The November 15th DIAUD  meeting also featured a presentation from  Tracey Shipman, Program Director for Global Alliance on Accessible Technologies and Environments (GAATES) who is celebrating their tenth anniversary as an international non-profit organization, dedicated to promoting accessibility worldwide.  GAATES membership includes grassroots organizations, professional stakeholders, NGOs, DPOs, Civil Society organizations, professional associations, private sector organization and individuals, with active members in the Asia-Pacific, Arab, North America, South America, Europe, and Africa Regions. Ms. Shipman shared with the network some of the programming updates and new opportunities at GAATES such as the updated Country Representative program and the newly launched International Certification of Accessibility Consultants – Built Environment..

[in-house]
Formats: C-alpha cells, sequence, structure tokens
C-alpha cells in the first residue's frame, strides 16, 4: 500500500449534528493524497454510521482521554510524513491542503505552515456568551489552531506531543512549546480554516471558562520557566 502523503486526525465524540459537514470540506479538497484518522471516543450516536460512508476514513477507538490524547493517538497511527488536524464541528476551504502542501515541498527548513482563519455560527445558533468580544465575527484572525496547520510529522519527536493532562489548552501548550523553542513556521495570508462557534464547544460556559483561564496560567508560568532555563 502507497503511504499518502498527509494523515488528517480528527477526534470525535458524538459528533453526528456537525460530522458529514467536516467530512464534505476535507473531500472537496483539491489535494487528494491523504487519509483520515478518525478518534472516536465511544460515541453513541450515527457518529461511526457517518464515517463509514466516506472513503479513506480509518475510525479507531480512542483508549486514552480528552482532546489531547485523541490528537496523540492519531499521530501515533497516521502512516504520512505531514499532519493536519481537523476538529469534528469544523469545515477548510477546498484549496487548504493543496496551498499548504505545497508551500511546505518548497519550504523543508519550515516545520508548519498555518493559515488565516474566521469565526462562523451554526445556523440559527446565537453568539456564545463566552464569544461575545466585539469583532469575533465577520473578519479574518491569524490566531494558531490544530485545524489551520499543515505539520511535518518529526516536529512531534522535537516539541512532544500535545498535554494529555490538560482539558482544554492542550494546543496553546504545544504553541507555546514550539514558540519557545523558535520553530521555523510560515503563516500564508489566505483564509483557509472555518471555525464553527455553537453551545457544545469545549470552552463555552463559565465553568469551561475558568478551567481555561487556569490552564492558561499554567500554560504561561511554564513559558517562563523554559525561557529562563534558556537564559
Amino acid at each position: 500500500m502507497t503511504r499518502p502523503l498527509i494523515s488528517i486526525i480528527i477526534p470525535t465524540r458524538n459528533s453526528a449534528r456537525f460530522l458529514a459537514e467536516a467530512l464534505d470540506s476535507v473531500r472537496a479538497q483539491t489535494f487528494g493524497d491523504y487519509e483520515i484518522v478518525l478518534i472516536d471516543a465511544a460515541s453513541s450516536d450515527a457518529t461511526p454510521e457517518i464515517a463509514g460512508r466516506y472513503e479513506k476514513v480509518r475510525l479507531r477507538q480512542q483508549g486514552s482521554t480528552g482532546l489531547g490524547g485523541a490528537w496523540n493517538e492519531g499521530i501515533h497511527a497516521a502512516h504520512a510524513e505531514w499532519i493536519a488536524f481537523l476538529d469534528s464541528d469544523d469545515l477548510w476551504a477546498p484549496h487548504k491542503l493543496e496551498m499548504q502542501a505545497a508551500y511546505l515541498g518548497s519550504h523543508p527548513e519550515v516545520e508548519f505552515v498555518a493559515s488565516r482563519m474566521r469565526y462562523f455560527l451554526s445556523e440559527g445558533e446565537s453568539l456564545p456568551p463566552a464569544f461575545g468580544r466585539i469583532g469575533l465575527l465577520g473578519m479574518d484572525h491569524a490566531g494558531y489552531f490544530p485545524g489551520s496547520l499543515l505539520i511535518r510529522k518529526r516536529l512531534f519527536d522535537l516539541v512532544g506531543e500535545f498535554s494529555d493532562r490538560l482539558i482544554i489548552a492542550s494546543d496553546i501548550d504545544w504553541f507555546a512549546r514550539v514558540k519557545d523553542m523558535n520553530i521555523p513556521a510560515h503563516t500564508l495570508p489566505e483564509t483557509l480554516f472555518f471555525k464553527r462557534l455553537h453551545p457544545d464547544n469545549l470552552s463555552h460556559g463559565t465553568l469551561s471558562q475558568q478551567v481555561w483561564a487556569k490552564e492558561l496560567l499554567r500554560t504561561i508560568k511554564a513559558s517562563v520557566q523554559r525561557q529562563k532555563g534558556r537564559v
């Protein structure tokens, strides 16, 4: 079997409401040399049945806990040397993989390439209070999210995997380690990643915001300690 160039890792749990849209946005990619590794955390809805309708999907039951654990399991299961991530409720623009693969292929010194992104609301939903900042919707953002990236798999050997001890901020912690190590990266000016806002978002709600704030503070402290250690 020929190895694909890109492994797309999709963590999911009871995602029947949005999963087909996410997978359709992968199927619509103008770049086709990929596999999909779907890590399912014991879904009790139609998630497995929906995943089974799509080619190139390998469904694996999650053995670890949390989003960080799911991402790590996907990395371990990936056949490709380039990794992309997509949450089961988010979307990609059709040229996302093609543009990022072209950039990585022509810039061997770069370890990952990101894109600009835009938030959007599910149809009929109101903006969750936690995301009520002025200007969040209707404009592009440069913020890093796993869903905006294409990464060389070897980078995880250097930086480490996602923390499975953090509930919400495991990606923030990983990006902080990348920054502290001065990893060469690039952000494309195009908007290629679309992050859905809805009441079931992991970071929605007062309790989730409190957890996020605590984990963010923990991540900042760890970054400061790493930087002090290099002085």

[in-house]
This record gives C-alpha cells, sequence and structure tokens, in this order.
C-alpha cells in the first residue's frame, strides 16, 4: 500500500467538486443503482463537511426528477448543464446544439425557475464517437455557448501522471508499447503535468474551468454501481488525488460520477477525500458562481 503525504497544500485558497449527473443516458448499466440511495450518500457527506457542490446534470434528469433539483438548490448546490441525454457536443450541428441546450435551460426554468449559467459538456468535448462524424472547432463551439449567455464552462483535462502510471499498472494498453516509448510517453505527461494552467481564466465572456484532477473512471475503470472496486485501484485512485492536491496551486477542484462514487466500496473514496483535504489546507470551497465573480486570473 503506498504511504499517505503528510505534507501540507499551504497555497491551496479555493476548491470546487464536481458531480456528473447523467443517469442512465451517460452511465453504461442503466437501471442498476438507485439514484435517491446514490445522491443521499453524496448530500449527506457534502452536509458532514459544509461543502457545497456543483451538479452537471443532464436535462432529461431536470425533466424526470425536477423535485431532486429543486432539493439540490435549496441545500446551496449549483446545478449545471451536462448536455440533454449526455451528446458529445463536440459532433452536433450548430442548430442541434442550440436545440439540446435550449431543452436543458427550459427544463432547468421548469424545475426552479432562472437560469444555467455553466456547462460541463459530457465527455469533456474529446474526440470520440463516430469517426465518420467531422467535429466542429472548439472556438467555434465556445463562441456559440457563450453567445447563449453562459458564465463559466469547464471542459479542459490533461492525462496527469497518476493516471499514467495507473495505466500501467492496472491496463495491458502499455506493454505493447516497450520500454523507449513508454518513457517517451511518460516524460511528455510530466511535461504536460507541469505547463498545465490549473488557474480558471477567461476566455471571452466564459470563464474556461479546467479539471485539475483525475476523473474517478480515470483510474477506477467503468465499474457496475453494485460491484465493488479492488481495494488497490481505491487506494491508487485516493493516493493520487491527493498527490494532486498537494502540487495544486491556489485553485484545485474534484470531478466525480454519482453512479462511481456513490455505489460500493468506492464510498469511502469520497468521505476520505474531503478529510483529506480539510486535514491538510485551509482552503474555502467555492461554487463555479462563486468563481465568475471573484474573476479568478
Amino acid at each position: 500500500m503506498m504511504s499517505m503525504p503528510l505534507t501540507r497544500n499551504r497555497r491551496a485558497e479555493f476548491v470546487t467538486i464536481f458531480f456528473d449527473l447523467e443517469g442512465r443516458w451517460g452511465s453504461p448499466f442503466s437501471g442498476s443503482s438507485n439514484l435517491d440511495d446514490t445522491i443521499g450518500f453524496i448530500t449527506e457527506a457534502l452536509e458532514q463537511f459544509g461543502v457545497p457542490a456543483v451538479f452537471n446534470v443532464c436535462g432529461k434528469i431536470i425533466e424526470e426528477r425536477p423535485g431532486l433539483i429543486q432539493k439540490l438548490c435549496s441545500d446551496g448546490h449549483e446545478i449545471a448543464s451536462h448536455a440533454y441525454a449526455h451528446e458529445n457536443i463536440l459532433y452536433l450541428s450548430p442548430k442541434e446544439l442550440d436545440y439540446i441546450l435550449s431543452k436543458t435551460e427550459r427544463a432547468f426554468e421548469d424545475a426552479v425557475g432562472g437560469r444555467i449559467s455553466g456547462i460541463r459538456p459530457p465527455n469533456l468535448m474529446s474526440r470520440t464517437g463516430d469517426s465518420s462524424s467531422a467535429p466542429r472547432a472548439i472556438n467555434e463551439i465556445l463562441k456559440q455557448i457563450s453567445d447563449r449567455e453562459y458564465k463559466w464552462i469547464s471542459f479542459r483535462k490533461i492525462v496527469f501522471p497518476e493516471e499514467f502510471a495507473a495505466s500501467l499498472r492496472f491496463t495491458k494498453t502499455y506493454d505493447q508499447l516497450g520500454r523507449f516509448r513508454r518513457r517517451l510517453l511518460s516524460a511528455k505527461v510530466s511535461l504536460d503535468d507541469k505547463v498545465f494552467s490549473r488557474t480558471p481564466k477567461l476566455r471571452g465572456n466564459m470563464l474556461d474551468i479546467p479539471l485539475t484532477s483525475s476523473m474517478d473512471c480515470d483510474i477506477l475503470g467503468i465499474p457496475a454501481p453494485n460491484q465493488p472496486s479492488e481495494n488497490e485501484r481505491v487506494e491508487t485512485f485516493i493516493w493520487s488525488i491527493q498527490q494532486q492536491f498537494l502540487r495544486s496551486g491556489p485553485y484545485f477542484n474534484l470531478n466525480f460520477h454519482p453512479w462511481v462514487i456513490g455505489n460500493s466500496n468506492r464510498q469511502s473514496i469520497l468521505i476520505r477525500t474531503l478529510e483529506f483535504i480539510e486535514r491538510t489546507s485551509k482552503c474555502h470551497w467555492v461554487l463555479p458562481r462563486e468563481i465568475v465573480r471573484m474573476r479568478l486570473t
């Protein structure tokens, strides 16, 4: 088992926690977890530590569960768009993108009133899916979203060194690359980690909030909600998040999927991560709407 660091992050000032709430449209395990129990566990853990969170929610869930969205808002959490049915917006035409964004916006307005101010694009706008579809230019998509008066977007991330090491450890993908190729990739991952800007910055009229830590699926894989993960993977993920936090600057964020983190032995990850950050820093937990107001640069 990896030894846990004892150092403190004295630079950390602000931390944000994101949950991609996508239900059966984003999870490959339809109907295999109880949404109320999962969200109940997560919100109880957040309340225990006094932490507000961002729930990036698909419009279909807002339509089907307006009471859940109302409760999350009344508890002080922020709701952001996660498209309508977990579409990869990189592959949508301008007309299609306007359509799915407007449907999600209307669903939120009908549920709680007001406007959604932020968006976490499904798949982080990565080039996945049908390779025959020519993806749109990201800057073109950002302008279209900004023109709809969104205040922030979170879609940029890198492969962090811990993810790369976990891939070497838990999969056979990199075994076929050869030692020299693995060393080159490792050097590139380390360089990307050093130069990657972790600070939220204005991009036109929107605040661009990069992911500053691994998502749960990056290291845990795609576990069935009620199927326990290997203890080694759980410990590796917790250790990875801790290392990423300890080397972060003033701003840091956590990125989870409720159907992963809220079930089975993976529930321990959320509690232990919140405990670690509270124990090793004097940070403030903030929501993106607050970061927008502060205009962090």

The GAATES Country Representative Program works to promote the implementation and monitoring of the UN Convention on the Rights of Persons with Disabilities, civil society contributions related to the Global Development Agenda Post 2015, and sustainable development of the built and virtual environments based on the principles of Universal Design.  GAATES Country Representatives are volunteers committed to achieving the organization’s mission and goals within their country, and are critical in awareness raising and encouraging collaboration.  Their roles include representing GAATES at local, national and international accessibility meetings, events and conferences, generating content for the GAN, identifying projects working in collaboration with GAATES, and providing mentoring and feedback in the accessibility field. Currently, GAATES is working to expand this program with calls open throughout South and Central America, in Thailand, in Japan, and in Europe.  Ms. Shipman welcomed applications from network members and encouraged them to share these opportunities with their colleagues as well.